The History Debate section invites discussion of how to define and question "coherences" in a civilization, using classical India as an example but also looking back a chapter to China.
It is also important, once the basics are covered, to emphasize India's varied achievement. While it is better for students to grasp Hinduism than to grasp nothing, it is preferable still for students to realize how Hinduism was compatible with rich and varied military, mercantile, and scientific activity.
Finally, the chapter is deliberately designed to provoke comparisons with China. A lecture or discussion that discusses the comparative approach, with illustrations from these two cases, is an obvious possibility here. Students should certainly be urged to realize that comparison logically involves noting similarities as well as differences. From this point onward, a section of the suggested questions will frequently involve comparative work. (Note: Even if comparative essays are not used at this point, questions might be distributed as study guides or as preliminaries to discussion sessions.)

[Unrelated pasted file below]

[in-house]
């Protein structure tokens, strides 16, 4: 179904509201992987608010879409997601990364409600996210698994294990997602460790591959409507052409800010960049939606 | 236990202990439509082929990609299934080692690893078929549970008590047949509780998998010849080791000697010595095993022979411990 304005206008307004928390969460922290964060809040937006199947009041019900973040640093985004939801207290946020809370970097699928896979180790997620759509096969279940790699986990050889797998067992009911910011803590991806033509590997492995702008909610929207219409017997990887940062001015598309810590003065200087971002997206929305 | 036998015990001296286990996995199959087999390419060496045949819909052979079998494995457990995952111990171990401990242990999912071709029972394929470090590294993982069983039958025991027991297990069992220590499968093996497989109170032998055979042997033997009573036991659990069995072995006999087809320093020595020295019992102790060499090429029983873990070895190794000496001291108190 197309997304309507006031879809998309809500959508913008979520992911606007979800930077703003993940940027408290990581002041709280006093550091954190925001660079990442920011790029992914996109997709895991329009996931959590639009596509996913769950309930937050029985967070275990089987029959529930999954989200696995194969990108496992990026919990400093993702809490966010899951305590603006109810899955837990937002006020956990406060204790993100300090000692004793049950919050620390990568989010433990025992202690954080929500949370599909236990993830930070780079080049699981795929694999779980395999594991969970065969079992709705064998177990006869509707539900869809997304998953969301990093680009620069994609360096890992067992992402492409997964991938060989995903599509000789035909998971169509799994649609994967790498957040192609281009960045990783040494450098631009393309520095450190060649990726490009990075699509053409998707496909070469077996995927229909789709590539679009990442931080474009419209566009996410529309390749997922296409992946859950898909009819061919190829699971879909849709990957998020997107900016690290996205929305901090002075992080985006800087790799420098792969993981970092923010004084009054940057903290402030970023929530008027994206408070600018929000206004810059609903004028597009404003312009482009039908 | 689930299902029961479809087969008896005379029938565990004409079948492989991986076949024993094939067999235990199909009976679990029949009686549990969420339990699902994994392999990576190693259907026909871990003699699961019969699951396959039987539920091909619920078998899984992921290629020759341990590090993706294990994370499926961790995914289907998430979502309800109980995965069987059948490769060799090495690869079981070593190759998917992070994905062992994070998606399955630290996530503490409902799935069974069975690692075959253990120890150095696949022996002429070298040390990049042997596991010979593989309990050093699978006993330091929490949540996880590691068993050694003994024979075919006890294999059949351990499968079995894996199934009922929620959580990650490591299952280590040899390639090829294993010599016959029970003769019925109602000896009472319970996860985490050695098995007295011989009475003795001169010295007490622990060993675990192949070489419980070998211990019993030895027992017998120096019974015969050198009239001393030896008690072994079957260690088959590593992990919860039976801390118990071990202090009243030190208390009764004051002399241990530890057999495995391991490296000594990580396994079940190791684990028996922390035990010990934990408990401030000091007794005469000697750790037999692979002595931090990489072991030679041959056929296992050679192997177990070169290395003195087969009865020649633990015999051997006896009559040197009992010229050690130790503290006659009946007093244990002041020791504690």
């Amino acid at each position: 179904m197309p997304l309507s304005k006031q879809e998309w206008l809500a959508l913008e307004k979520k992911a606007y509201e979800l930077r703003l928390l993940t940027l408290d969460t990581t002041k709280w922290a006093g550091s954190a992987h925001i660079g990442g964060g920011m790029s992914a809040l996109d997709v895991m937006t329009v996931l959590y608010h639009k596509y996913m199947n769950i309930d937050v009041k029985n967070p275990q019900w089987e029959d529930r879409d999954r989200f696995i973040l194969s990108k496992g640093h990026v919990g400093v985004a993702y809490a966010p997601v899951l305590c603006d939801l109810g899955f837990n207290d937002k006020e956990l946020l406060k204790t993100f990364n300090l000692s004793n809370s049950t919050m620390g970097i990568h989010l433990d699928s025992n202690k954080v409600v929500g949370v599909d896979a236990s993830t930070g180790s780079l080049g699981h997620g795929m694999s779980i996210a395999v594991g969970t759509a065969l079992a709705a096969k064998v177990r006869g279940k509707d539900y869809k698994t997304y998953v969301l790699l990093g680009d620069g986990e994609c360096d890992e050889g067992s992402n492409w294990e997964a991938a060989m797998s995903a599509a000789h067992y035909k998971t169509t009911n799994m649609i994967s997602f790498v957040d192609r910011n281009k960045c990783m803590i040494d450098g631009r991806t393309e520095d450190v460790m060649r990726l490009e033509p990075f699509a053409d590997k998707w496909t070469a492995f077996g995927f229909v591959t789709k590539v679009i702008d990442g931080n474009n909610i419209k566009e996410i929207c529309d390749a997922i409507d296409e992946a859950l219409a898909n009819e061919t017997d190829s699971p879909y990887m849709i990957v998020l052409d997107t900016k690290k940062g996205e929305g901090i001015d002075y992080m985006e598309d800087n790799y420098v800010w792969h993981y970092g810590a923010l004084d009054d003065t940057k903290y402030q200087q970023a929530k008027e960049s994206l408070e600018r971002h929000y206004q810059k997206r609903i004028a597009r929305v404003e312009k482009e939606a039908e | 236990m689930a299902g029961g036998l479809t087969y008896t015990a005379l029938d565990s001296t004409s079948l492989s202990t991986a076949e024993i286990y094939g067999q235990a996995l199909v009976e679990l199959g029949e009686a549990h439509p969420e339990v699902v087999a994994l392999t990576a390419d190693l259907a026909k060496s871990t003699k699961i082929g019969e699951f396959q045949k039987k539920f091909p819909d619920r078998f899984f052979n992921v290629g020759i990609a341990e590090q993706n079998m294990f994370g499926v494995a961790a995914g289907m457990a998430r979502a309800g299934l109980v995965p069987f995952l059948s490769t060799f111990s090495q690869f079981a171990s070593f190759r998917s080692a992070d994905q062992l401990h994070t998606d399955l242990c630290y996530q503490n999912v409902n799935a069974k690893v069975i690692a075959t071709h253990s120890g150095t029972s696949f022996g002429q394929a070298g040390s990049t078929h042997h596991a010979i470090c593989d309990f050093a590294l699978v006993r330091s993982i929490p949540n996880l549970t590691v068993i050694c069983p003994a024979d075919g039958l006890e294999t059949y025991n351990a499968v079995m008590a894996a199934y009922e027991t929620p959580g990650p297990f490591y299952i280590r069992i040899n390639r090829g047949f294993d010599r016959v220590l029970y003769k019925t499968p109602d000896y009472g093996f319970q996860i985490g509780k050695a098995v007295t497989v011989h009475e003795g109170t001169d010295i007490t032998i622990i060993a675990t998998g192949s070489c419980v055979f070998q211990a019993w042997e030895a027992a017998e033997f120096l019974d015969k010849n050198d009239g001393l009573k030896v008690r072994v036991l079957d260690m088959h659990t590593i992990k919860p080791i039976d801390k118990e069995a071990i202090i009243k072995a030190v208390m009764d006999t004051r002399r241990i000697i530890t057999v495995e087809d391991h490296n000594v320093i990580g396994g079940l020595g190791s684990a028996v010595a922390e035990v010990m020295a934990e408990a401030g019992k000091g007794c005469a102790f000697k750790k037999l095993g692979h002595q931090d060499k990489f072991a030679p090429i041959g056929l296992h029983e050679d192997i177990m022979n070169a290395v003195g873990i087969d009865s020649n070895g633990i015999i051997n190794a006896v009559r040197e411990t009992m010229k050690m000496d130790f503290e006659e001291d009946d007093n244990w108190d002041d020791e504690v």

Chapter 4
Classical Civilization in the Mediterranean: Greece and Rome
The focus here is on Greece, the Hellenistic period, and Rome. While recognizing important diversities among these three phases of classical Mediterranean civilization—not the least their locations — chapter 4 emphasizes some common patterns in politics, culture, economy, and society. These common features, deriving from imitation and shared circumstance, allow comparison with other classical civilizations, and will aid in the understanding of later civilizations in terms of subsequent impact on the West, Russia and the Middle East. In politics and culture, considerable diversity must be addressed not only in contrasting Greece, say, with imperial Rome, but within Greek or Roman societies themselves.
The History Debate involves discussion about the legacies of the classical Mediterranean, and how they relate, if at all to "the West." This is a complex topic on which students often have misleading assumptions.